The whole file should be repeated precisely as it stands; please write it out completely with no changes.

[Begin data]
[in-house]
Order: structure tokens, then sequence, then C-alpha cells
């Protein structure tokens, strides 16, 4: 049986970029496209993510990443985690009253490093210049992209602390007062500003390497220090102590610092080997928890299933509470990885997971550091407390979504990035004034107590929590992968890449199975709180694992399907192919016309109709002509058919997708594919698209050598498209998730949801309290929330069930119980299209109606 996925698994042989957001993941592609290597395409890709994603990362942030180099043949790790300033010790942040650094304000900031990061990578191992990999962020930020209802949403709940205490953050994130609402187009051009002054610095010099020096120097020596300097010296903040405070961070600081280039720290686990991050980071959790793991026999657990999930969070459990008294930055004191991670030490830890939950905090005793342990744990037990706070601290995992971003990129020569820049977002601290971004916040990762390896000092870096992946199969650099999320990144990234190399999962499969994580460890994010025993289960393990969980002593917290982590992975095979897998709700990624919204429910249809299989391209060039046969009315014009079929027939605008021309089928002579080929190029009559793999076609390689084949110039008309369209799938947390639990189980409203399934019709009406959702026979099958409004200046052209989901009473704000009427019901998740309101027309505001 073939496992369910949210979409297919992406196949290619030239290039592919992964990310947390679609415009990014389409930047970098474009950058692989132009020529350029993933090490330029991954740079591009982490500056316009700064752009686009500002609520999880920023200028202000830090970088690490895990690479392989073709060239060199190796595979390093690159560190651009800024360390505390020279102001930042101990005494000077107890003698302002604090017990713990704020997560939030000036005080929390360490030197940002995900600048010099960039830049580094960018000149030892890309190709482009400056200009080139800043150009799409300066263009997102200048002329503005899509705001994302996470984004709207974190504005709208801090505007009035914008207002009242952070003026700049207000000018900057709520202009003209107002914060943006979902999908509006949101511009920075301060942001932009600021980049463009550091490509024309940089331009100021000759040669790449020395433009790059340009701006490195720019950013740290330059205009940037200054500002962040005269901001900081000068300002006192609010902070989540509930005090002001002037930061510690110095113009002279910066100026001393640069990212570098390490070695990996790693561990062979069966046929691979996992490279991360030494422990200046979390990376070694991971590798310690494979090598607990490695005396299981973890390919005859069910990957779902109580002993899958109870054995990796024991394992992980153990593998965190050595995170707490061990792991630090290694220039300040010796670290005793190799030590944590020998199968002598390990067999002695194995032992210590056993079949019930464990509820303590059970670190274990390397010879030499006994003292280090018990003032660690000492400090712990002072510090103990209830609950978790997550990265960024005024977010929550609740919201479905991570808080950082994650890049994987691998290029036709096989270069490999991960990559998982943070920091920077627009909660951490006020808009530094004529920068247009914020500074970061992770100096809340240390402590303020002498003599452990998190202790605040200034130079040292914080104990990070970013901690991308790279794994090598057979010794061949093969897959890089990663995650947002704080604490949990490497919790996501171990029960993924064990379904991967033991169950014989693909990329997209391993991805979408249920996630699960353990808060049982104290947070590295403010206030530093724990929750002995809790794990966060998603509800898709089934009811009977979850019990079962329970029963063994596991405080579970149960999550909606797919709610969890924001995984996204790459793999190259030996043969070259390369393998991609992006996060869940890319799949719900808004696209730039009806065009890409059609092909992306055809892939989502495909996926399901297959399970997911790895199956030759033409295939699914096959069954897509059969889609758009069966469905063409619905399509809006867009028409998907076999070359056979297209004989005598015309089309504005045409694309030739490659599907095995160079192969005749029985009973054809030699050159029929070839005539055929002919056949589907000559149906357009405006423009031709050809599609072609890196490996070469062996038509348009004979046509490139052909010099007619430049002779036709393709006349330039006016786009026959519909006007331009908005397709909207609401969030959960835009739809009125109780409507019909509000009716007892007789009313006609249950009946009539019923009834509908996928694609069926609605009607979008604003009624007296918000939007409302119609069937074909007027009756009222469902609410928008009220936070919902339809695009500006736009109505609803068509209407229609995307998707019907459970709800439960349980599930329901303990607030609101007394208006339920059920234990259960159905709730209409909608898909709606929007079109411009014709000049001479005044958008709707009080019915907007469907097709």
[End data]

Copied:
[in-house]
Order: structure tokens, then sequence, then C-alpha cells
């Protein structure tokens, strides 16, 4: 049986970029496209993510990443985690009253490093210049992209602390007062500003390497220090102590610092080997928890299933509470990885997971550091407390979504990035004034107590929590992968890449199975709180694992399907192919016309109709002509058919997708594919698209050598498209998730949801309290929330069930119980299209109606 996925698994042989957001993941592609290597395409890709994603990362942030180099043949790790300033010790942040650094304000900031990061990578191992990999962020930020209802949403709940205490953050994130609402187009051009002054610095010099020096120097020596300097010296903040405070961070600081280039720290686990991050980071959790793991026999657990999930969070459990008294930055004191991670030490830890939950905090005793342990744990037990706070601290995992971003990129020569820049977002601290971004916040990762390896000092870096992946199969650099999320990144990234190399999962499969994580460890994010025993289960393990969980002593917290982590992975095979897998709700990624919204429910249809299989391209060039046969009315014009079929027939605008021309089928002579080929190029009559793999076609390689084949110039008309369209799938947390639990189980409203399934019709009406959702026979099958409004200046052209989901009473704000009427019901998740309101027309505001 073939496992369910949210979409297919992406196949290619030239290039592919992964990310947390679609415009990014389409930047970098474009950058692989132009020529350029993933090490330029991954740079591009982490500056316009700064752009686009500002609520999880920023200028202000830090970088690490895990690479392989073709060239060199190796595979390093690159560190651009800024360390505390020279102001930042101990005494000077107890003698302002604090017990713990704020997560939030000036005080929390360490030197940002995900600048010099960039830049580094960018000149030892890309190709482009400056200009080139800043150009799409300066263009997102200048002329503005899509705001994302996470984004709207974190504005709208801090505007009035914008207002009242952070003026700049207000000018900057709520202009003209107002914060943006979902999908509006949101511009920075301060942001932009600021980049463009550091490509024309940089331009100021000759040669790449020395433009790059340009701006490195720019950013740290330059205009940037200054500002962040005269901001900081000068300002006192609010902070989540509930005090002001002037930061510690110095113009002279910066100026001393640069990212570098390490070695990996790693561990062979069966046929691979996992490279991360030494422990200046979390990376070694991971590798310690494979090598607990490695005396299981973890390919005859069910990957779902109580002993899958109870054995990796024991394992992980153990593998965190050595995170707490061990792991630090290694220039300040010796670290005793190799030590944590020998199968002598390990067999002695194995032992210590056993079949019930464990509820303590059970670190274990390397010879030499006994003292280090018990003032660690000492400090712990002072510090103990209830609950978790997550990265960024005024977010929550609740919201479905991570808080950082994650890049994987691998290029036709096989270069490999991960990559998982943070920091920077627009909660951490006020808009530094004529920068247009914020500074970061992770100096809340240390402590303020002498003599452990998190202790605040200034130079040292914080104990990070970013901690991308790279794994090598057979010794061949093969897959890089990663995650947002704080604490949990490497919790996501171990029960993924064990379904991967033991169950014989693909990329997209391993991805979408249920996630699960353990808060049982104290947070590295403010206030530093724990929750002995809790794990966060998603509800898709089934009811009977979850019990079962329970029963063994596991405080579970149960999550909606797919709610969890924001995984996204790459793999190259030996043969070259390369393998991609992006996060869940890319799949719900808004696209730039009806065009890409059609092909992306055809892939989502495909996926399901297959399970997911790895199956030759033409295939699914096959069954897509059969889609758009069966469905063409619905399509809006867009028409998907076999070359056979297209004989005598015309089309504005045409694309030739490659599907095995160079192969005749029985009973054809030699050159029929070839005539055929002919056949589907000559149906357009405006423009031709050809599609072609890196490996070469062996038509348009004979046509490139052909010099007619430049002779036709393709006349330039006016786009026959519909006007331009908005397709909207609401969030959960835009739809009125109780409507019909509000009716007892007789009313006609249950009946009539019923009834509908996928694609069926609605009607979008604003009624007296918000939007409302119609069937074909007027009756009222469902609410928008009220936070919902339809695009500006736009109505609803068509209407229609995307998707019907459970709800439960349980599930329901303990607030609101007394208006339920059920234990259960159905709730209409909608898909709606929007079109411009014709000049001479005044958008709707009080019915907007469907097709």